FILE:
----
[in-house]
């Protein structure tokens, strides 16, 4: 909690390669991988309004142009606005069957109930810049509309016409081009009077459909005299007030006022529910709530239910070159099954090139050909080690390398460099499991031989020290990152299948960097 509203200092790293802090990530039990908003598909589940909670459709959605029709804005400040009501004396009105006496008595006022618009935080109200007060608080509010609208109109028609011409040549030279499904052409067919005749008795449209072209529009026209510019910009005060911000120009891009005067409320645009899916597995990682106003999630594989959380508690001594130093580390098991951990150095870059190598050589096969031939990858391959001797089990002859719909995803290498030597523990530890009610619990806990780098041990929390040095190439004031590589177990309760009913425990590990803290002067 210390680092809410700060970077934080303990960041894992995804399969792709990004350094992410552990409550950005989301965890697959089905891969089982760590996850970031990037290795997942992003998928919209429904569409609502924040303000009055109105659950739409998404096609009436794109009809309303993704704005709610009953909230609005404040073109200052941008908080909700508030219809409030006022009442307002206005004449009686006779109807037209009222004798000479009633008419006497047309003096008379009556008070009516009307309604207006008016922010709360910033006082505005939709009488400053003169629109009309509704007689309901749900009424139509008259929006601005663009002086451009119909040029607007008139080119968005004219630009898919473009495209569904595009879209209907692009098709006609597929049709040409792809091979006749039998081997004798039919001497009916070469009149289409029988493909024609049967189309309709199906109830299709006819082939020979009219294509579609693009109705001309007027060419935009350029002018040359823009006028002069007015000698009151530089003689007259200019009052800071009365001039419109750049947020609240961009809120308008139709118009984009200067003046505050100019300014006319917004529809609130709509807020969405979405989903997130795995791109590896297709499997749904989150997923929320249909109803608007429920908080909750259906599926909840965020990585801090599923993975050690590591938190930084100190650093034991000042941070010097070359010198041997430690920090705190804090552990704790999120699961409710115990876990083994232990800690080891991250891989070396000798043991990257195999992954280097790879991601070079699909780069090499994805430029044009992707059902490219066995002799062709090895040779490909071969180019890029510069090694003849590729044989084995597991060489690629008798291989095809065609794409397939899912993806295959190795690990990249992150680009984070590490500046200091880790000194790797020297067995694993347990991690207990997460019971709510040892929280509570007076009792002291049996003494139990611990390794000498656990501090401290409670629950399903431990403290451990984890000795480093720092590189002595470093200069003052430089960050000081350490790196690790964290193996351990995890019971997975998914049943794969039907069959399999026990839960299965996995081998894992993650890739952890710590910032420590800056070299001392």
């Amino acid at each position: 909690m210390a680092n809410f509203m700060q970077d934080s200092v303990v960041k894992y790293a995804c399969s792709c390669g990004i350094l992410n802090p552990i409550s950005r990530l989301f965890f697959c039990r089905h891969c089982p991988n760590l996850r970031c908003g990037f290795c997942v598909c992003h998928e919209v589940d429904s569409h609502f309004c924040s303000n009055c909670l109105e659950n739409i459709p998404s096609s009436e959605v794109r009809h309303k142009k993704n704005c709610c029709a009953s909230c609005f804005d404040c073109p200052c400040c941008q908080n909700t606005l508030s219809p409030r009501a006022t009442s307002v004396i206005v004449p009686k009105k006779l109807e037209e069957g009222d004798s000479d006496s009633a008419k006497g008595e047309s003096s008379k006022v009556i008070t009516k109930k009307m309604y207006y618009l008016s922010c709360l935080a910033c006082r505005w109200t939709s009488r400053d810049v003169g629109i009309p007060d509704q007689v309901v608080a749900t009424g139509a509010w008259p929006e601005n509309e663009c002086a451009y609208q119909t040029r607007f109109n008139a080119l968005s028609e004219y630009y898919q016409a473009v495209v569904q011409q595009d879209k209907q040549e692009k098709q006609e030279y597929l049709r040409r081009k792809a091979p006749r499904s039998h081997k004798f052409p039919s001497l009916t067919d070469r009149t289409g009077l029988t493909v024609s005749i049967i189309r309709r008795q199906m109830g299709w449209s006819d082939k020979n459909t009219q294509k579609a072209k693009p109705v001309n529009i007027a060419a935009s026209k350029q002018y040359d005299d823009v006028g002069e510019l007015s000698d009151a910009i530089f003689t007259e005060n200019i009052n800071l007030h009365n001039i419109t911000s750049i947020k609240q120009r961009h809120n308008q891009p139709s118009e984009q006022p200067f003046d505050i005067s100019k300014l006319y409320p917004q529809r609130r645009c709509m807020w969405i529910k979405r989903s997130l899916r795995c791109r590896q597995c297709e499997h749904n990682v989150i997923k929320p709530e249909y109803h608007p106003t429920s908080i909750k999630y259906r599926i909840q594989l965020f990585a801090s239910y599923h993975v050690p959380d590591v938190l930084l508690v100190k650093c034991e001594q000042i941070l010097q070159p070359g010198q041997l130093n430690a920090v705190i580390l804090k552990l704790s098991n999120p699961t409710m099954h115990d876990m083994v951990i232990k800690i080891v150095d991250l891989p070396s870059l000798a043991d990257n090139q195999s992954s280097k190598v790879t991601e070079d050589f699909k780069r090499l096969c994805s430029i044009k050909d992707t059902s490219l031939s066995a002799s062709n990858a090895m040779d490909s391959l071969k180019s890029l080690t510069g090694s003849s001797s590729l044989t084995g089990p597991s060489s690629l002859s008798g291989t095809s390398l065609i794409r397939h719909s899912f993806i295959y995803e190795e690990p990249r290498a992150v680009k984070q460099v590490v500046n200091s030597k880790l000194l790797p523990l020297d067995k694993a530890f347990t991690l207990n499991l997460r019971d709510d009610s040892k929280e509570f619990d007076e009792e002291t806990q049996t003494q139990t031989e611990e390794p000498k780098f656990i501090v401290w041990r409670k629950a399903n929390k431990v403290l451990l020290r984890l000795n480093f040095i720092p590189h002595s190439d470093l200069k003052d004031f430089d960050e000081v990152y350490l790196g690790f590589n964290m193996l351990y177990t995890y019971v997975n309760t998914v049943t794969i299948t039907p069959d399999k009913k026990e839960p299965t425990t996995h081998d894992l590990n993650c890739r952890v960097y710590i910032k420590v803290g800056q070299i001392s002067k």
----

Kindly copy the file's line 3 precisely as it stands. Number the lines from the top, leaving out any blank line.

């Amino acid at each position: 909690m210390a680092n809410f509203m700060q970077d934080s200092v303990v960041k894992y790293a995804c399969s792709c390669g990004i350094l992410n802090p552990i409550s950005r990530l989301f965890f697959c039990r089905h891969c089982p991988n760590l996850r970031c908003g990037f290795c997942v598909c992003h998928e919209v589940d429904s569409h609502f309004c924040s303000n009055c909670l109105e659950n739409i459709p998404s096609s009436e959605v794109r009809h309303k142009k993704n704005c709610c029709a009953s909230c609005f804005d404040c073109p200052c400040c941008q908080n909700t606005l508030s219809p409030r009501a006022t009442s307002v004396i206005v004449p009686k009105k006779l109807e037209e069957g009222d004798s000479d006496s009633a008419k006497g008595e047309s003096s008379k006022v009556i008070t009516k109930k009307m309604y207006y618009l008016s922010c709360l935080a910033c006082r505005w109200t939709s009488r400053d810049v003169g629109i009309p007060d509704q007689v309901v608080a749900t009424g139509a509010w008259p929006e601005n509309e663009c002086a451009y609208q119909t040029r607007f109109n008139a080119l968005s028609e004219y630009y898919q016409a473009v495209v569904q011409q595009d879209k209907q040549e692009k098709q006609e030279y597929l049709r040409r081009k792809a091979p006749r499904s039998h081997k004798f052409p039919s001497l009916t067919d070469r009149t289409g009077l029988t493909v024609s005749i049967i189309r309709r008795q199906m109830g299709w449209s006819d082939k020979n459909t009219q294509k579609a072209k693009p109705v001309n529009i007027a060419a935009s026209k350029q002018y040359d005299d823009v006028g002069e510019l007015s000698d009151a910009i530089f003689t007259e005060n200019i009052n800071l007030h009365n001039i419109t911000s750049i947020k609240q120009r961009h809120n308008q891009p139709s118009e984009q006022p200067f003046d505050i005067s100019k300014l006319y409320p917004q529809r609130r645009c709509m807020w969405i529910k979405r989903s997130l899916r795995c791109r590896q597995c297709e499997h749904n990682v989150i997923k929320p709530e249909y109803h608007p106003t429920s908080i909750k999630y259906r599926i909840q594989l965020f990585a801090s239910y599923h993975v050690p959380d590591v938190l930084l508690v100190k650093c034991e001594q000042i941070l010097q070159p070359g010198q041997l130093n430690a920090v705190i580390l804090k552990l704790s098991n999120p699961t409710m099954h115990d876990m083994v951990i232990k800690i080891v150095d991250l891989p070396s870059l000798a043991d990257n090139q195999s992954s280097k190598v790879t991601e070079d050589f699909k780069r090499l096969c994805s430029i044009k050909d992707t059902s490219l031939s066995a002799s062709n990858a090895m040779d490909s391959l071969k180019s890029l080690t510069g090694s003849s001797s590729l044989t084995g089990p597991s060489s690629l002859s008798g291989t095809s390398l065609i794409r397939h719909s899912f993806i295959y995803e190795e690990p990249r290498a992150v680009k984070q460099v590490v500046n200091s030597k880790l000194l790797p523990l020297d067995k694993a530890f347990t991690l207990n499991l997460r019971d709510d009610s040892k929280e509570f619990d007076e009792e002291t806990q049996t003494q139990t031989e611990e390794p000498k780098f656990i501090v401290w041990r409670k629950a399903n929390k431990v403290l451990l020290r984890l000795n480093f040095i720092p590189h002595s190439d470093l200069k003052d004031f430089d960050e000081v990152y350490l790196g690790f590589n964290m193996l351990y177990t995890y019971v997975n309760t998914v049943t794969i299948t039907p069959d399999k009913k026990e839960p299965t425990t996995h081998d894992l590990n993650c890739r952890v960097y710590i910032k420590v803290g800056q070299i001392s002067k």